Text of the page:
That phrase “situations of strength” became an essential component of Acheson’s prosecution of American foreign policy in the postwar world. The Truman administration, which Acheson served, was dealing with an obstacle that would ring familiar to President Obama. The country was surely war weary–after a second world war, it would have been strange not to be. Additionally, our European allies were suddenly not in shape to prop up the free world with minimal American involvement, and our Russian partners were keen to take advantage of European weakness and American optimism toward the end of conflict.

The “situations of strength” were not intended to replace negotiations but to strengthen America’s hand. And they required American power projection in ways that would deter aggression. We had to be ready to fight, in other words, so that we wouldn’t have to. Here is Henry Kissinger in 2006 reflecting on Acheson’s strategy:

He interpreted it to mean that the task of foreign policy was to create situations of strength around the Soviet periphery to deter any temptation for aggression. Negotiation with the Soviet Union was to be deferred until these situations of strength had come into being; any attempt to begin diplomacy prematurely would undermine the primary task.

Acheson’s overriding priority, in the years immediately following World War II, was to restore Western Europe and create an Atlantic community to resist what then appeared as the Soviet colossus. He built the structure that sustained democracy during the cold war, with the Marshall Plan, the creation of NATO and the return of Germany and Japan to the community of nations.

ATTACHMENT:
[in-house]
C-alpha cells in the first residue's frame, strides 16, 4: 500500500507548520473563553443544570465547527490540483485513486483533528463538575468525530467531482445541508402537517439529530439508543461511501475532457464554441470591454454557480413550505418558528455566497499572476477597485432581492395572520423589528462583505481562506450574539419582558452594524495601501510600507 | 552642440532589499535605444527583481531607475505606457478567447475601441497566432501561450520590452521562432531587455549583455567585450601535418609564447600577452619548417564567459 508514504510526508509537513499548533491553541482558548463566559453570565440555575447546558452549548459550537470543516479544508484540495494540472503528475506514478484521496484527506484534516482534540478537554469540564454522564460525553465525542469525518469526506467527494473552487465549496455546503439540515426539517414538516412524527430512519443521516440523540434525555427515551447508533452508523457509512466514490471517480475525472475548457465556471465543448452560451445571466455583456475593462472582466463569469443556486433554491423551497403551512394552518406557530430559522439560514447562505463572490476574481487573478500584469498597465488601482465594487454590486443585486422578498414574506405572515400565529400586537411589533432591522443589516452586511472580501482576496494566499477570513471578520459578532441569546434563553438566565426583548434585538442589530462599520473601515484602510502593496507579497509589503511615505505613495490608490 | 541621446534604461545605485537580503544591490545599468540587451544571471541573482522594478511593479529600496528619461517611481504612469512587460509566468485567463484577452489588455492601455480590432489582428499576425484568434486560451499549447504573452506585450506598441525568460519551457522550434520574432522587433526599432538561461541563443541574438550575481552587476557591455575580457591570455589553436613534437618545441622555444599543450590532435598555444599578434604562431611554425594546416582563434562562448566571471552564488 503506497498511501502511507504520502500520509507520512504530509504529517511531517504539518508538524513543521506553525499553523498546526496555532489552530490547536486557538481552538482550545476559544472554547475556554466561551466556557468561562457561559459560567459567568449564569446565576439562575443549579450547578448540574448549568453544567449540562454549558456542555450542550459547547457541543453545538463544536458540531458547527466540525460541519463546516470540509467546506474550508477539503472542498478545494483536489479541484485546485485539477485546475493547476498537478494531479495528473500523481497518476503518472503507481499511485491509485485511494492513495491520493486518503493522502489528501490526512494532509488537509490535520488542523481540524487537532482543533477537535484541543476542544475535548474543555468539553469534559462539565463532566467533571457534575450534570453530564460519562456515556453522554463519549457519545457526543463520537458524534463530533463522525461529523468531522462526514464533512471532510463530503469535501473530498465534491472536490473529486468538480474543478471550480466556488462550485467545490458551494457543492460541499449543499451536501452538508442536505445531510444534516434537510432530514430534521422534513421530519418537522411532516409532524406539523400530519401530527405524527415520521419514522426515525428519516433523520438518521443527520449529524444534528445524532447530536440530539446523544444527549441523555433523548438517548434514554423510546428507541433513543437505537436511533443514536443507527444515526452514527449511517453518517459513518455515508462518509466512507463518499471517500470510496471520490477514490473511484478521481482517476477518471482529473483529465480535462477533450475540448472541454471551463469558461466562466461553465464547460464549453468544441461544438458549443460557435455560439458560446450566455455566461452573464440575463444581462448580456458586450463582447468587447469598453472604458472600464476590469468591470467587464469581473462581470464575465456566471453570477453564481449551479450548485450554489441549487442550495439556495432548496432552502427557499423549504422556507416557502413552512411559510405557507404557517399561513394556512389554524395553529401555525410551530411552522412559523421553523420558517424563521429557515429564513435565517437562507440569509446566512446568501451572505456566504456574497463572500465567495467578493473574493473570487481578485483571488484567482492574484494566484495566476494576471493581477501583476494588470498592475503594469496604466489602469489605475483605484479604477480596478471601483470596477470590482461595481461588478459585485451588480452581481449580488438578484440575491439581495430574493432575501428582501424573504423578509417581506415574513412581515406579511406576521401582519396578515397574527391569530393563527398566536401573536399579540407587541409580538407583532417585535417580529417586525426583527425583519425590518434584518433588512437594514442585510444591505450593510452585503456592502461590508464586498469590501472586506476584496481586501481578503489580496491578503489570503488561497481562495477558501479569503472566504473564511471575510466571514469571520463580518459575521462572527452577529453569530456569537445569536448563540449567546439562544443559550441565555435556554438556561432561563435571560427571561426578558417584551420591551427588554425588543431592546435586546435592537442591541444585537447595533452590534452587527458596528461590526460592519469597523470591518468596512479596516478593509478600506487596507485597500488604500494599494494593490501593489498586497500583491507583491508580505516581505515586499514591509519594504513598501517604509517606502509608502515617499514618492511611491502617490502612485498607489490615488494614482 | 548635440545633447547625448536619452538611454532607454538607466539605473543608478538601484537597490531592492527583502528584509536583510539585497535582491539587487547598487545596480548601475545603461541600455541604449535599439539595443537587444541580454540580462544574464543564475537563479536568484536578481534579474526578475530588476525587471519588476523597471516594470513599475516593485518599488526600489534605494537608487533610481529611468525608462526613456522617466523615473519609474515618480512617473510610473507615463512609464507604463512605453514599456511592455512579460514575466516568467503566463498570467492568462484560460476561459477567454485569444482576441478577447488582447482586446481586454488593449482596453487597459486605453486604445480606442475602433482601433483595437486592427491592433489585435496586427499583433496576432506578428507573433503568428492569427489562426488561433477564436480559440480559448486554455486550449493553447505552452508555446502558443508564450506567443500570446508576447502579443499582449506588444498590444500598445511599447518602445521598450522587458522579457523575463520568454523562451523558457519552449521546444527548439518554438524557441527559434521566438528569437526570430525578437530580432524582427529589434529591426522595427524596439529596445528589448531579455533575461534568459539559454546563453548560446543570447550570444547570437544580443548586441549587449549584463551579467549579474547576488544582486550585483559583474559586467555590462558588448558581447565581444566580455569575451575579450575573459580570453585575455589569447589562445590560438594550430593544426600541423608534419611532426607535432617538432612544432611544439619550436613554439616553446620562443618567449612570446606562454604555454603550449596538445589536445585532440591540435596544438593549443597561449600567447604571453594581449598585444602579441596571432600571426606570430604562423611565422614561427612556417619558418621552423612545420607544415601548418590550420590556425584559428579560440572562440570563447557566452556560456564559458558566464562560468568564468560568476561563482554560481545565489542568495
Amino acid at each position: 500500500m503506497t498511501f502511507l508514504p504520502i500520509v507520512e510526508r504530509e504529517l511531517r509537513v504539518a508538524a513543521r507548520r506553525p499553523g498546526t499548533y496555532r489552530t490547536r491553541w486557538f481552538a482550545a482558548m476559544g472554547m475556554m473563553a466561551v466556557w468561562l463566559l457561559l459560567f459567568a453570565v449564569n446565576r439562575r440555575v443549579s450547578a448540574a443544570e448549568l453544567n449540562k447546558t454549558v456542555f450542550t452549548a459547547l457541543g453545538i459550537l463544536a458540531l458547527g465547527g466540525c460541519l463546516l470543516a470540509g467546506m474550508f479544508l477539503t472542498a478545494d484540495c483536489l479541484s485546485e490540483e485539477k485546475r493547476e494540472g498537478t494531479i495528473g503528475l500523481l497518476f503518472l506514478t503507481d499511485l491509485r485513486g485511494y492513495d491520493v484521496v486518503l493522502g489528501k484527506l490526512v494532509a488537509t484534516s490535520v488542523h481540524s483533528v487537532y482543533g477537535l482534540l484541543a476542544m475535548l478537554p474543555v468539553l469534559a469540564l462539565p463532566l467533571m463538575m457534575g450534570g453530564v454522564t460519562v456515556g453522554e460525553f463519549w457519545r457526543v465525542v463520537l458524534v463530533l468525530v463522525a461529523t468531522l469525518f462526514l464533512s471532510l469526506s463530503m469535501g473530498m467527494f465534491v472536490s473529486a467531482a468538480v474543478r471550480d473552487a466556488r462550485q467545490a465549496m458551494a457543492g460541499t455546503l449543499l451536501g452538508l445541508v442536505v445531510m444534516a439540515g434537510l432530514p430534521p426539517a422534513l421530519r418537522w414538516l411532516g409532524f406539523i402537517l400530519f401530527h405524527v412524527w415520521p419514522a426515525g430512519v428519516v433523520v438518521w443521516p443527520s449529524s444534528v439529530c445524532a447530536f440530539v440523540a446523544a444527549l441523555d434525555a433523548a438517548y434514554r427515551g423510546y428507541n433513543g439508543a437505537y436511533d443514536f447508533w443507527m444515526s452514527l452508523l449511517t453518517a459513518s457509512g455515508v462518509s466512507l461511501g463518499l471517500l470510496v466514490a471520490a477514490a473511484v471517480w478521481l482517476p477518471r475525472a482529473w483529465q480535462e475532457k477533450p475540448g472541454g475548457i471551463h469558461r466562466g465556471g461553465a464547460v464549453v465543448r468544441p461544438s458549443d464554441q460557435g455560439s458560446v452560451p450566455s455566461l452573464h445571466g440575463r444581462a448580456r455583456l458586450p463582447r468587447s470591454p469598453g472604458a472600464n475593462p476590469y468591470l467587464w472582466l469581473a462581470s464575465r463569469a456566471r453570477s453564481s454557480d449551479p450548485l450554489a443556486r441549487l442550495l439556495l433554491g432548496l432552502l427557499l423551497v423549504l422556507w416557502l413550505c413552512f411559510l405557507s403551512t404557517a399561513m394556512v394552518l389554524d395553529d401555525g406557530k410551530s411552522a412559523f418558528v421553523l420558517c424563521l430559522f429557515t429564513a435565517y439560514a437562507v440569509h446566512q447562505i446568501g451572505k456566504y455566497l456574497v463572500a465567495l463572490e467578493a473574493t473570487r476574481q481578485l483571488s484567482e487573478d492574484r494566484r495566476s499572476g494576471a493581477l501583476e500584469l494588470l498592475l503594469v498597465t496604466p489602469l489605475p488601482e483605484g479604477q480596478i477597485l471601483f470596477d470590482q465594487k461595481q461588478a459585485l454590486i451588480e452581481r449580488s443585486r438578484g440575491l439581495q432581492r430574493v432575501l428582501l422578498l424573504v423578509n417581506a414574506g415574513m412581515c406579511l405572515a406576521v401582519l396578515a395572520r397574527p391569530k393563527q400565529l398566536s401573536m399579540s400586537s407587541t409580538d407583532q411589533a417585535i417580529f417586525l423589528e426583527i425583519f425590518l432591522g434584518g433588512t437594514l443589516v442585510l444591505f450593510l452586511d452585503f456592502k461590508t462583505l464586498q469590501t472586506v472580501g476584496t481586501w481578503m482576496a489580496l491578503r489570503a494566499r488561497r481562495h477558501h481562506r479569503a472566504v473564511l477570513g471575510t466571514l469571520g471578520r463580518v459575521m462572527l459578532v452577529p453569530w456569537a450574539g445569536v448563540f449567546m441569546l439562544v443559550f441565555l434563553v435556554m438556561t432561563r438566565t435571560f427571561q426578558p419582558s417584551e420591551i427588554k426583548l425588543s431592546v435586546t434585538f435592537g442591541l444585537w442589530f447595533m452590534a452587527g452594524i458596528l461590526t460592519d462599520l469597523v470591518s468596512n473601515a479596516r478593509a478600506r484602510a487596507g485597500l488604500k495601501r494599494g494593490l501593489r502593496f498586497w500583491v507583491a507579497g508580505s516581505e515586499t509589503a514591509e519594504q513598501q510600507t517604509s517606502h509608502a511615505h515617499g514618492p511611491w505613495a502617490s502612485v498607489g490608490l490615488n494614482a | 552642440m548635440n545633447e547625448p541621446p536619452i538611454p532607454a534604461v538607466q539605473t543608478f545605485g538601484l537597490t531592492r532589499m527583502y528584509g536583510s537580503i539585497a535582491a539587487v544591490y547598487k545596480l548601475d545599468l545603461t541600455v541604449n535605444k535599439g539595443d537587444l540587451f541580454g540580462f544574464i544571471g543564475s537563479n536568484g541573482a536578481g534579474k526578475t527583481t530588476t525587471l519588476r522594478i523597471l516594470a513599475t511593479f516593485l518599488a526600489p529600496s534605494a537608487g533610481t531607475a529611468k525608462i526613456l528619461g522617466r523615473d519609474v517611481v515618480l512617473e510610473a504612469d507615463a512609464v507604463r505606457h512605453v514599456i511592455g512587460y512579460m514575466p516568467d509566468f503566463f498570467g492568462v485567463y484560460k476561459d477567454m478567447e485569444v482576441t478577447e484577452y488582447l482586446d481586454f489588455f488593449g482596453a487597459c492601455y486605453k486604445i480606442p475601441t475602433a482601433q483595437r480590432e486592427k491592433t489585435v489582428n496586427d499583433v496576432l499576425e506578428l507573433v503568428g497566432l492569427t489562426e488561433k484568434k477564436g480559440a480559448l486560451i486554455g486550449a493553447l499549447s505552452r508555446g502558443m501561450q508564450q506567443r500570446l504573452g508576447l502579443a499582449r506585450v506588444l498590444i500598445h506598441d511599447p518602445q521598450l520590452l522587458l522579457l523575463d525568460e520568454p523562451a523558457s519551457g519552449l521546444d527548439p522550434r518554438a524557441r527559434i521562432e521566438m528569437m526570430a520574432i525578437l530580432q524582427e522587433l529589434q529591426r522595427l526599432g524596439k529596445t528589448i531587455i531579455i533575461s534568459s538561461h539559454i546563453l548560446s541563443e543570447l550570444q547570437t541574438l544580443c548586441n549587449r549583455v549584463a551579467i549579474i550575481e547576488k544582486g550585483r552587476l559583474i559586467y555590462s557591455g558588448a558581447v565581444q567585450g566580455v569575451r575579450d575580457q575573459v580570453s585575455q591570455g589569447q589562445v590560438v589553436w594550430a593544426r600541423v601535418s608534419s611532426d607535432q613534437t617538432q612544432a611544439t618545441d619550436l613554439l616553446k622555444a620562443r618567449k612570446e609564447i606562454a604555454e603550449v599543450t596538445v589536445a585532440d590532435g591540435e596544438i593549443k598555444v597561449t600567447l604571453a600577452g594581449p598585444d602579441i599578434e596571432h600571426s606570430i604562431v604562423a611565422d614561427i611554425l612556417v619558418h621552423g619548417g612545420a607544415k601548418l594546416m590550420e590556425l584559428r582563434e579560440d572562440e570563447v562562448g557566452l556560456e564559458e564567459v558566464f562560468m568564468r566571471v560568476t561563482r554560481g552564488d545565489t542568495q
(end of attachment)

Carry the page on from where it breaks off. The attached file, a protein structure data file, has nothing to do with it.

Yet it is precisely these methods Obama has ignored. The door to NATO was slammed on nations in Russia’s line of fire; budget outlays for democracy promotion and programs to help build civil society in troubled parts of the world were cut; residual forces who were needed mostly to train others and to act as arbiters of internal discord were recalled; and wishful thinking and self-delusion about the intentions of others dominated an obsession with diplomacy at all costs.

There are ways, after a decade of war, to safeguard the gains and strengthen allies while avoiding new wars and working within the confines of public opinion. It’s been done before. But it still requires a level of American leadership with which Obama just doesn’t appear to be comfortable.

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Truman’s Earned More Than a Train Station

Is there anything Congress does better than identifying a problem that is within its power to solve and then to push a solution that will only exacerbate it? It’s a strange feeling indeed to hear your government pledge to address something you think should be remedied and be filled with dread instead of relief. And so it was with a story I missed last week but noticed when the historian Michael Beschloss mentioned it this morning: the proposed renaming of Union Station in D.C. after Harry Truman.

As the Washington Post reported, Missouri’s two senators, Claire McCaskill and Roy Blunt, would like to honor the man from Independence:

McCaskill said she wanted to give Truman the honor because no site in Washington carried the Truman name. “I hear Republicans all the time comparing themselves to Harry Truman. So I figured, with so many people wanting to grab Harry Truman’s mantle, this could turn into a great bipartisan effort,” she said.

She may have forgotten that the main building housing the State Department in Washington is named for Truman.

Actually, though the Post is right here, having the State Department building named for Truman doesn’t solve the issue. I’ve never quite been able to decide if it’s insultingly tone deaf or hilariously mischievous to name a major State Department building after a president who practically faced a silent coup from his own State Department but who ultimately got the last laugh. Either way, Truman’s immediate predecessor and his immediate successor either have or will have major national monuments on the Mall. Truman deserves the same honor.